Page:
akemiiwaya — 2014-03-26T13:20:09-04:00 — #1
Originally published at: http://www.howtogeek.com/185574/latest-avtest.org-anti-virus-test-results-for-january-february-2014-released/
If you like keeping up with how well the extensive field of software security products are doing, then AVTest.org’s test results are always a good source to consult, especially if you are shopping around for a new anti-virus product to use. With this in mind, you can see how well all the security products have done during the latest round of tests conducted by AVTest.org.
straspey — 2014-03-26T14:00:23-04:00 — #2
So the question then becomes...
If Microsoft Security Essentials continues to appear at the very bottom of the list - returning the lowest detection success rates and poorest scores...why do may people continue to recommend it as a viable element of a complete PC security package ?
I use MSE, along with the Pro versions of Super Anti-Spyware, Marlwarebytes Anti-Malware, and WinPatrol.
So far so good...BUT - I would really like some reliable feedback on MSE.
cyber — 2014-03-26T16:07:07-04:00 — #3
I'm puzzled reading the results
readandshare — 2014-03-26T17:30:22-04:00 — #4
I use Win 7 with stock Microsoft firewall and Security Essentials. I bank online, buy online, and I visit all kinds of websites -- including naughty ones. But I also practice 'common sense' precautions -- such as not clicking all kinds of email links or downloading stuff from obscure sites...
Over the course of YEARS now, I simply can't recall MSE catching / quarantining a single virus!!! But then, I also regularly do manual rootkit and malware scans using Kaspersky and Malwarebytes -- and they have NEVER detected anything either!!
Malware do exist and one does need to exercise caution.
Anti-malware makers and the media have really been hyping malware to death!
Modern browsers (through which most of us make contact with the world) have improved tremendously in filtering, warning, and sandboxing.
The likes of AVTest.org is mostly academic -- and reflects poorly on reality.
Nowadays, one lousy software or hardware hiccup and all forums and media scream 'bloody hell'. So, if MSE is anywhere as bad and the world anywhere as dangerous -- the decibels of hell raising against Microsoft would be tremendously, tremendously louder!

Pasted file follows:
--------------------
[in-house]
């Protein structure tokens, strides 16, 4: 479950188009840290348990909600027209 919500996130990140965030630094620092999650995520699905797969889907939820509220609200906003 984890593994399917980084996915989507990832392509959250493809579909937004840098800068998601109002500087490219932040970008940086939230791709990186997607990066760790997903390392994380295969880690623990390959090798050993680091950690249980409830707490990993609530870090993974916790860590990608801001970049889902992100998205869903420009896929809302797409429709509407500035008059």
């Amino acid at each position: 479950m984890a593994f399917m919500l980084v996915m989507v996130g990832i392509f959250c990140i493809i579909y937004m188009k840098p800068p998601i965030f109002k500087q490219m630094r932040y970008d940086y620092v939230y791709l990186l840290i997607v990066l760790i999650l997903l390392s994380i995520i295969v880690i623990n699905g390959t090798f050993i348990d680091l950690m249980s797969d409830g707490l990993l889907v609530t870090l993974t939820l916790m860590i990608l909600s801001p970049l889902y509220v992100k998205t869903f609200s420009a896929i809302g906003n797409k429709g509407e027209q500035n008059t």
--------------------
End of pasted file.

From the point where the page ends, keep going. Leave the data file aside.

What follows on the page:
I will continue with my current arrangement and sleep very well at night, thank you.
wilsontp — 2014-03-26T22:39:54-04:00 — #5
So am I. Symantec and Mcafee both had the same stats for the first data item, but Symantec gets a lower score... weird.
akemiiwaya — 2014-03-27T11:26:39-04:00 — #6
@cyber & @wilsontp - Look through the list until you find the one you want to see more details about. Once you find it, click on it and it will open up to show more details like this:
akemiiwaya — 2014-03-27T11:32:56-04:00 — #7
@ReadandShare - Every computer that I have been asked to work on that had problems had MSE on it. In my experience, it has let far too much through etc. for the "general everyday people" I am asked to help.
So after a point I made sure to automatically exterminate MSE from every computer I touch now and put Avast on them. It has gotten a lot better for all involved since I started doing that...their computers stay in "good condition" and I have a LOT less requests for help. ~_^
cyber — 2014-03-27T11:39:35-04:00 — #8
Thanks. I already had done this but the classification doesn't make sense to me
wilsontp — 2014-03-27T11:43:57-04:00 — #9
You're misunderstanding my complaint. I don't need help navigating the list... what bothered me was that Symantec and Mcafee showed identical numbers in the raw statistics, but had different Protection scores. Both had similar raw numbers but different protection scores.
So my problem isn't getting around in the list. It's the opacity of the way the scores are calculated.
Here's Symantec's score:
Here's McAfee's score
Someone explain to me why one gets a 5.5 and the other gets a 6.0. This makes it look like Symantec is inferior, when at worst, both are equal, and at best Symantec is slightly better at present.
akemiiwaya — 2014-03-27T12:21:08-04:00 — #10
@wilsontp - The best "guess" that I can make on that one is that perhaps the difference in scoring was based on the results of each AV product versus "end of 2013" threats while testing during January (considering their last Win 7 test was July - August, so a larger time window versus a shift from January to February).
And I agree, that does look "odd" being like that...
Correction on the "time frame" now edited into the post.
wilsontp — 2014-03-27T13:17:16-04:00 — #11
Yeah, I didn't look at last year's results to see if Symantec has been getting lower scores. If their scoring follows a trend, rather than the latest data set, that would totally make sense. I just wish they published their testing and scoring methodology.
akemiiwaya — 2014-03-27T13:38:43-04:00 — #12
@wilsontp - I stand corrected on when the last test on Windows 7 was done...it was July - August of last year. Sorry about the incorrect time frame reference earlier.
system — 2014-04-05T13:20:11-04:00 — #13
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